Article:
Paper Wasps are social wasps and make up the genus Polistes. They form small colonies with umbrella-shaped nests in sheltered spots, and are quite mild-mannered. They feed on caterpillars and other soft-bodied insects, most of them pests.
Despite the use of the proper name, most social wasps make nests from paper, although some tropical wasp species such as Listenogaster Flavolineata use mud, a far more easy resource for the wasp to collect. The larger colonial species, Yellowjackets, Hornets, can be very defensive and should not be approached unless one is experienced. All are beneficial and should be protected if possible. In Europe, hornets are a threatened species and are protected by law.
Paper wasps gather fibers from old wood and dead dry plant stems, chew them, and mix with saliva to make a water-resistant gray paper. The nests are characterized by having open cells and a petiole attaching the nest to the substrate. The wasps produce a chemical which repels ants and secretes it around the base of this petiole in order to avoid letting their brood become ant food. Humans may have learned to make paper from watching wasps.
The European Polistes wasp, Polistes dominulus was introduced into the US about 1981 and has quickly spread throughout most of the country, in most cases replacing native species within a couple years. It nests earlier in the spring, in a wider variety of nest sites, is more aggressive, and feeds on a larger variety of insects. Native species feed almost entirely on caterpillars. Some entomologists are considering this to be an invasive species, while others note that it may become an important control of Japanese beetle a serious invasive pest.
The general life cycle of Polistes follows a cycle that can be divided into four phases (after Reeve 1991):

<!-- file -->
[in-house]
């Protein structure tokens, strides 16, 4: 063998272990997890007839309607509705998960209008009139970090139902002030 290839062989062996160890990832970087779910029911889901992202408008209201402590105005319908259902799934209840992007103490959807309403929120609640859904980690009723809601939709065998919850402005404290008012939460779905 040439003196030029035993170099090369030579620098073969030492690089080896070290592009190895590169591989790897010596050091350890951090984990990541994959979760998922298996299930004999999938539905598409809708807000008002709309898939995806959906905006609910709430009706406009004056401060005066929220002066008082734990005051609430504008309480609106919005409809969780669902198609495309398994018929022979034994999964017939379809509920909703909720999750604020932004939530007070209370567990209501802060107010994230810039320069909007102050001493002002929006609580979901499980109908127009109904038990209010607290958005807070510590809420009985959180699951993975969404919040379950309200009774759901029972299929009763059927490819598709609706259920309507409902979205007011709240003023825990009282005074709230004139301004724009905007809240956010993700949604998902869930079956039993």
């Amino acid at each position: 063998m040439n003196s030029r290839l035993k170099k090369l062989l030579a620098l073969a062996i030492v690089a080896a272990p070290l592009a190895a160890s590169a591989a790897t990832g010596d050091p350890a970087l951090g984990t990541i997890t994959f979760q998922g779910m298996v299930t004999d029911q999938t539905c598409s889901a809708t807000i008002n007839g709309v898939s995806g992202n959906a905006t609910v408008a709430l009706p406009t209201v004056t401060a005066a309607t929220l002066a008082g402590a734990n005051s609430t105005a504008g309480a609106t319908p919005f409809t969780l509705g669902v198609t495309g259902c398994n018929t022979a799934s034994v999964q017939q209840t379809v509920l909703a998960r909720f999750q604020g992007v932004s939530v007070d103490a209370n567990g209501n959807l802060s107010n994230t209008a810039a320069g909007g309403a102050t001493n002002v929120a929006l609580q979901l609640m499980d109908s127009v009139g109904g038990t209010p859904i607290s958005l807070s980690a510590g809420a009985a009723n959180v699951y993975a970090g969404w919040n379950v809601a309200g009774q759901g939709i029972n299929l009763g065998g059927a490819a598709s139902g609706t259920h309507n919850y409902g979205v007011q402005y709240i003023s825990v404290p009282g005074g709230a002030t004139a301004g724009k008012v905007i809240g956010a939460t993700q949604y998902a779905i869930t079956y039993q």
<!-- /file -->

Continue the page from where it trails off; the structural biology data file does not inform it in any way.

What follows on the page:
- Founding (or pre-emergence) phase
- Worker phase
- Reproductive phase
- “Intermediate” phase
The founding stage involves a solitary female initiating a nest, building 20-30 cells before initially ovipositing. This phase begins in spring, depending on climatic conditions. The foundress or foundresses begin by fashioning a petiole and produce a single cell at the end of it. Further cells are then added around this, 6 cells surrounding it to produce the characteristic hexagonal shape of the cells.
After the hatching of the first larvae, the foundress progressively provisions (brings food multiple times throughout development) them with malaxated caterpillar flesh, halting further oviposition until some of the larvae have pupated. These larvae will eventually hatch to become 1st generation workers.
As well as founding a nest, a female can also choose to attempt to usurp a nest of a conspecific, or join conspecifics upon another nest. In the case of the latter, evidence shows that such co-founding females are generally, but not exclusively, closely related (reviewed in Reeve 1991).
The worker phase usually begins in early summer, roughly 2 months after colony initiation, with the emergence of the first workers. On emergence, the workers take up most of the colony’s foraging, brood care and nest maintenance. Typically at this stage, the auxillary (subordinate) foundresses are driven from the nest, leaving the alpha female and newly emerged workers.
Emergence of the first female reproductives (Gynes) is taken to signal the start of the reproductive phase of the colony. The reproductives differ from workers produced at this latter phase of the colony by having increased levels of fats stores to allow it to survive the over-wintering period, as well as having increased levels of cryoprotectant carbohydrate compounds for the same purpose.